Last Friday America learned that General Petraeus, Director, CIA, and Paula Broadwell, his biographer, had an extramarital affair - admitted by the general and cause for his resignation.
The general and Paula Broadwell are married - to other people. So not only did their infidelity violate the code of conduct ingrained in them at West Point, it ran afoul marriage vows and was a serious offense (adultery) under the Uniform Code of Military Justice (their relationship apparently ongoing while the general was on active duty).
Their relationship is one matter.
A more serious matter is how their relationship calculates into play regarding America's national security and the terrorist attack in Benghazi, Libya, two months ago - that resulted in the murders of four Americans, one an ambassador, on duty serving our country. And who knows what else.
In short, the FBI, on a tip, started an investigation that included monitoring the email of General Petraeus (while Director, CIA, and perhaps while still on active duty). The general's affair was compromised. The revelation, but not public exposure, happened well before the election. So the timing of the general acting honorably, submitting resignation to the president, peculiar - to say the least.
Does anyone believe there are secrets - official capacity or on the cocktail circuit - inside the Washington, D.C. beltway? So, the questions are many. As to the affair, who knew and when and what did they do with the information? When did Attorney General Holder know and whom did he tell? When was President Obama informed? Was Valerie Jarrett told? Did the Secretary of State know? Did the Director, National Intelligence know? Did the National Security Advisor know? Did the Secretary of Defense know? Did the Chairman Joint Chiefs of Staff know? Whom among staff underlings knew and who else might have known and, though with duty to report, said nothing? Did anyone in the media, protective of the president, know? Was this information somehow used as leverage - how, what, when, where, and why? Thorough detective work, sworn statements, and careful analysis will answer those questions.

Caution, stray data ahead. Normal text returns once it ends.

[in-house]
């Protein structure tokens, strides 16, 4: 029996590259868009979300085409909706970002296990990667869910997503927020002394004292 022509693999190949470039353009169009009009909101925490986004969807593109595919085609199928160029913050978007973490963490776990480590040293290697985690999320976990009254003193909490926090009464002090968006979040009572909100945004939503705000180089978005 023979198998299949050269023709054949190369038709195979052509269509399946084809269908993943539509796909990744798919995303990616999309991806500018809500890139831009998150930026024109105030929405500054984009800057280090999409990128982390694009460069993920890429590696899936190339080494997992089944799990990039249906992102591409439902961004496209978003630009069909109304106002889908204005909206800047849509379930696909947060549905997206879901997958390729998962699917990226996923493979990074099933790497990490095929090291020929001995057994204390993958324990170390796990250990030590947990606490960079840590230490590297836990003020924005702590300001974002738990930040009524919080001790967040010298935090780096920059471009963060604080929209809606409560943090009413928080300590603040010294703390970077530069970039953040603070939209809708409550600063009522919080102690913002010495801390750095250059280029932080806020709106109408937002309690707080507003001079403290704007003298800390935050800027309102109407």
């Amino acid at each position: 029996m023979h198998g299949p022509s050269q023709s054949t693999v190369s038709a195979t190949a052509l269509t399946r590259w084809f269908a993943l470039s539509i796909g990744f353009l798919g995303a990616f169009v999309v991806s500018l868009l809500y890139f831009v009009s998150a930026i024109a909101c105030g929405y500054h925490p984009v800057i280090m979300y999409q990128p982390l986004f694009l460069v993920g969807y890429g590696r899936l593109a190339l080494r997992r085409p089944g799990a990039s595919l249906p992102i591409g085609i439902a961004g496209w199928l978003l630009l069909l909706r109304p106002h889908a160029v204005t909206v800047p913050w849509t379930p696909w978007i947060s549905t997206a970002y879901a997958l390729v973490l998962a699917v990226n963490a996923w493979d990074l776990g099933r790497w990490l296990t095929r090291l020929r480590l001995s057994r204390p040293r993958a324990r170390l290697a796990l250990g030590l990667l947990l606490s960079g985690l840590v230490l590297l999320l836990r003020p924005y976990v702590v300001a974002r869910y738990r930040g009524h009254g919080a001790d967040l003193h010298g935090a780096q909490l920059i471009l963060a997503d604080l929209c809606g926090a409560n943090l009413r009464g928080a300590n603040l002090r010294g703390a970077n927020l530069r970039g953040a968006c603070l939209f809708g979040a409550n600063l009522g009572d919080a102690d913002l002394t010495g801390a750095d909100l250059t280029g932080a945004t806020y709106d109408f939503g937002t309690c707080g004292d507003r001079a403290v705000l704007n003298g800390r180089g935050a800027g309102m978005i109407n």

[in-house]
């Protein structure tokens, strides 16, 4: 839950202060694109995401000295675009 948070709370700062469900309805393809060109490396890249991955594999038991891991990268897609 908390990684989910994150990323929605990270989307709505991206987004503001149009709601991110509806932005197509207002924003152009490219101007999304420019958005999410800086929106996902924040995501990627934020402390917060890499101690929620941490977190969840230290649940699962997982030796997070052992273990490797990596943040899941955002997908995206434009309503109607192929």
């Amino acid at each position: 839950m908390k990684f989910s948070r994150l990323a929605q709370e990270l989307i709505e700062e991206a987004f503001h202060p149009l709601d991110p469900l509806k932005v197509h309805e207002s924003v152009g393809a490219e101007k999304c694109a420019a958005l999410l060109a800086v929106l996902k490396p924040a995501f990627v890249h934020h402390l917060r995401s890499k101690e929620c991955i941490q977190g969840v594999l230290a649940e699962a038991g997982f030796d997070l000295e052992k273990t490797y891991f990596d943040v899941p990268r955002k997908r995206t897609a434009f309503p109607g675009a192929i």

Another question - Why did the CIA release a public statement a few days after the Benghazi attack supportive of the White House's knowingly false story of the attack being a spontaneous one sparked by a video that triggered riots and an attack on the U. S. Embassy in Cairo, Egypt? And the questions go on and on and on.
Does the misconduct of General Petraeus come as a surprise? No.
A disappointment? Yes.
Did he serve America remarkably well - especially during war? Yes.
Does his distinguished service absolve him from responsibility for poor decision-making and misconduct? No.
Are there others who could have as competently carried out the duties entrusted to General Petraeus - as a four-star general and Director, CIA? Yes. No one is irreplaceable.